Jose Cardenas: As I understand it, one of the things you talked about was a very tragic experience, the suicide of someone close to you.

Genesis Miranda: Yes. My sophomore year in high school someone committed suicide. From that I realized the change that I -- trying to work with me in this world. I started to have a purpose, to develop more leaders, to show people that they too are capable of accomplishing what they want, that they have a purpose, they need to find it and I wanted to help them live it out so I started that club so we wouldn't have any more of those at school.

Jose Cardenas: Tim, how long have you been with the program?

Tim Valencia: I'm very recent. I'm the newest youth and education manager. It's been in existence for many years. 27 years I have been part of the process, reading applications and other capacities within the city of Phoenix.

Jose Cardenas: I would think Genesis has to be one of the most accomplished individuals.

Tim Valencia: She is one of the most accomplished young women we have come across.

Jose Cardenas: Demographically, ultimate recipients reflect the diversity of the city.

Tim Valencia: Yes. We look at their accomplishments and based on that it reflects our city that's well diverse locally.

Jose Cardenas: So are there special outreach efforts in the Hispanic community?

Tim Valencia: We really focus on all our school districts within the city of Phoenix. It's open for everybody. We obviously target Phoenix union high school district, our largest urban school district with schools, is the district genesis is from. By outreach we provide outreach to all students across all our districts.

Jose Cardenas: Do you find there are any special measures to encourage people particularly the minority communities to come forward and share their accomplishments?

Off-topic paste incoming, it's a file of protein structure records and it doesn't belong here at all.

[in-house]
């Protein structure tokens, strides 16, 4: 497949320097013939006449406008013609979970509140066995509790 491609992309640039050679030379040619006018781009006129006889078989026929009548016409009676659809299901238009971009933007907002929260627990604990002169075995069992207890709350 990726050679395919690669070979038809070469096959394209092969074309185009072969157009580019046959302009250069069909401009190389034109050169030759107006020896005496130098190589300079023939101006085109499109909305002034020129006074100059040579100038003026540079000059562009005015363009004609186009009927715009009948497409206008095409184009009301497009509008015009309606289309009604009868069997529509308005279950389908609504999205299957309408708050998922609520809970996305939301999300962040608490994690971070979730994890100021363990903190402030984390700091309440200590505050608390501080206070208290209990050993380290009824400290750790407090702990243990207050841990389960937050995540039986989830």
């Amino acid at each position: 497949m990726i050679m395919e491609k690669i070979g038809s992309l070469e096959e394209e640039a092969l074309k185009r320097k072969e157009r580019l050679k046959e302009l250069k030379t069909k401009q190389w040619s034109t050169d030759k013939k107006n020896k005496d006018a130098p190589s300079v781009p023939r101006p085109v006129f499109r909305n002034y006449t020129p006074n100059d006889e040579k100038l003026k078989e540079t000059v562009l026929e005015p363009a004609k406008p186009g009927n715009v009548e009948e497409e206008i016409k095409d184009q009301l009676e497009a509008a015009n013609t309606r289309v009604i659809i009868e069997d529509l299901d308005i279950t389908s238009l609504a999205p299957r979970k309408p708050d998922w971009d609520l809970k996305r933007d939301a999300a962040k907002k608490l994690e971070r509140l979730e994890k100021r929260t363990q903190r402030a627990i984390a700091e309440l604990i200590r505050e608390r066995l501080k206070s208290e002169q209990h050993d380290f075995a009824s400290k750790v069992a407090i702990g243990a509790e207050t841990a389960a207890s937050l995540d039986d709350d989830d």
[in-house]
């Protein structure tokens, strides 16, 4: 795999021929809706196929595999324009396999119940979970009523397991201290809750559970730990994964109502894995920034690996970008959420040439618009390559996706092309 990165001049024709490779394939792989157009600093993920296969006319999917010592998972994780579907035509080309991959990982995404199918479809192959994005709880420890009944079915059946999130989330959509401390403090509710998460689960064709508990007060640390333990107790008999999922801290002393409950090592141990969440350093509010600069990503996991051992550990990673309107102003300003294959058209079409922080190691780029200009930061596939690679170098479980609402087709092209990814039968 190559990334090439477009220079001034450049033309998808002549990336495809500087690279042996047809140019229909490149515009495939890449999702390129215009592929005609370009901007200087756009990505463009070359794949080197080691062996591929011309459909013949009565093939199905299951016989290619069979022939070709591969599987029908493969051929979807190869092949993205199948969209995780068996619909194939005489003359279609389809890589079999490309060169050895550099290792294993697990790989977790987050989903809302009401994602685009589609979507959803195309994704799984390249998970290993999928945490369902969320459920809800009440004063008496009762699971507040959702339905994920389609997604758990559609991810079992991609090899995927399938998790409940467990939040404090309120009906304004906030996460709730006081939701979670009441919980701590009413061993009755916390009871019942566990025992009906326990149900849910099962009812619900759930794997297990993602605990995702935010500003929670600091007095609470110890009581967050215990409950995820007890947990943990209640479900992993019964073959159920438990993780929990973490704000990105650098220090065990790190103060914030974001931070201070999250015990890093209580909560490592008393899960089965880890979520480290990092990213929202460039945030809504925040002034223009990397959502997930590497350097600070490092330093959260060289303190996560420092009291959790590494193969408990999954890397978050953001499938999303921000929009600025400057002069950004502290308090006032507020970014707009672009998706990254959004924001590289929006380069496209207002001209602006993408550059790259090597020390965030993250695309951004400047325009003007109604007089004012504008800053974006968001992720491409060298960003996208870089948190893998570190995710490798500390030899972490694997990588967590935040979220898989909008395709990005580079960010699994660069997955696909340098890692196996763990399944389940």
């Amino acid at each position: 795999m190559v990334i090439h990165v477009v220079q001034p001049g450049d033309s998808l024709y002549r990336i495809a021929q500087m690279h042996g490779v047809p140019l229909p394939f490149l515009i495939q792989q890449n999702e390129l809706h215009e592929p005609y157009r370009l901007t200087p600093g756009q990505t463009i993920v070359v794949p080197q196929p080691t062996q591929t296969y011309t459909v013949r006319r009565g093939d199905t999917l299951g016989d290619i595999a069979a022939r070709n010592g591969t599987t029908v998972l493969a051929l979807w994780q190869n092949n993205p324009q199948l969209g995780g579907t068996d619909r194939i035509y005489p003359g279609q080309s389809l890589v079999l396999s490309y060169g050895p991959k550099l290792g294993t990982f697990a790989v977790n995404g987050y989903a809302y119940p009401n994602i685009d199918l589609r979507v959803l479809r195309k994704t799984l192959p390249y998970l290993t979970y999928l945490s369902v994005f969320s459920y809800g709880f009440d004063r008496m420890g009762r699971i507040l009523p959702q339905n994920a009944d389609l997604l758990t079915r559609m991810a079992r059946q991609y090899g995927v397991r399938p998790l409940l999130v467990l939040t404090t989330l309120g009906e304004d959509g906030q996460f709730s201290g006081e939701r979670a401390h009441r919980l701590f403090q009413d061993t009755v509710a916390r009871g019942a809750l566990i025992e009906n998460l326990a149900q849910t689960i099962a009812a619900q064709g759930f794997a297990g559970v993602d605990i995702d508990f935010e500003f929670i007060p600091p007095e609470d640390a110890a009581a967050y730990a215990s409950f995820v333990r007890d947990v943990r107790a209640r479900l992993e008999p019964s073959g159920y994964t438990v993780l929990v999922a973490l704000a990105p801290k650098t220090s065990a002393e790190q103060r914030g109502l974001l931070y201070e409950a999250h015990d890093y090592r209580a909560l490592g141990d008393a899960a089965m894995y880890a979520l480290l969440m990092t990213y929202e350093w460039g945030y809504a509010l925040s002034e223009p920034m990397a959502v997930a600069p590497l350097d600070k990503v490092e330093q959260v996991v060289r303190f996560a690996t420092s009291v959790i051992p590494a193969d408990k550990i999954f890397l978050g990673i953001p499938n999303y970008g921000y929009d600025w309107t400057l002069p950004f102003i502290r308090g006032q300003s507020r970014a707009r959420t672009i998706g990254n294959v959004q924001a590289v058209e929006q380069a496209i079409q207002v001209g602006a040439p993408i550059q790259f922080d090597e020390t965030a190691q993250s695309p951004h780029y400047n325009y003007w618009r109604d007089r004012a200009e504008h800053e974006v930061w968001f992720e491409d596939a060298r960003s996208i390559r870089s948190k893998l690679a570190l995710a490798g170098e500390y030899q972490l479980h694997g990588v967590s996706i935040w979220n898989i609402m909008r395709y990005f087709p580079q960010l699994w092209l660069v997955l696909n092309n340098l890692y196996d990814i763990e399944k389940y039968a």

Tim Valencia: We really find that we try to target those counselors and teachers that have established rapports with individuals. Me coming in talking about young men, young women awards. Genesis said I don't think I can do that but we target those individuals that have rapport with those students, be a leader, youth leadership, counselors. They have the connection with the young women and men here that are already established in what they want to do in their careers and education. That's who we target because they have those relationships with those students already.

Jose Cardenas: Any words of advice for your classmates or people who are maybe following in your footsteps?

Genesis Miranda: I think that they just need to know they are capable of everything. They were made what purpose. They have to live it out. Shine their light, shine their lanterns, keep trying. If you aim for the moon at least you'll fall among the stars. Something like that.

Jose Cardenas: Thank you both for joining us, and again, congratulations.

Tim Valencia: Thank you.

Tim Valencia:Education Manager, City of Phoenix;

Teach For America

A graphic for the Arizona PBS news show,
airs April 13

This week on Horizonte!

Illustration of columns of a capitol building with text reading: Arizona PBS AZ Votes 2024
aired April 4

Arizona PBS presents candidate debates as part of ‘AZ Votes 2024’

Graphic for the AZPBS kids LEARN! Writing Contest with a child sitting in a chair writing on a table and text reading: The Ultimate Field Trip
May 12

Submit your entry for the 2024 Writing Contest

The Capital building with text reading: Circle on Circle: Robert Lowell's D.C.
May 2

An evening with ‘Poetry in America’

Subscribe to Arizona PBS Newsletters

STAY in touch
with azpbs.org!

Subscribe to Arizona PBS Newsletters: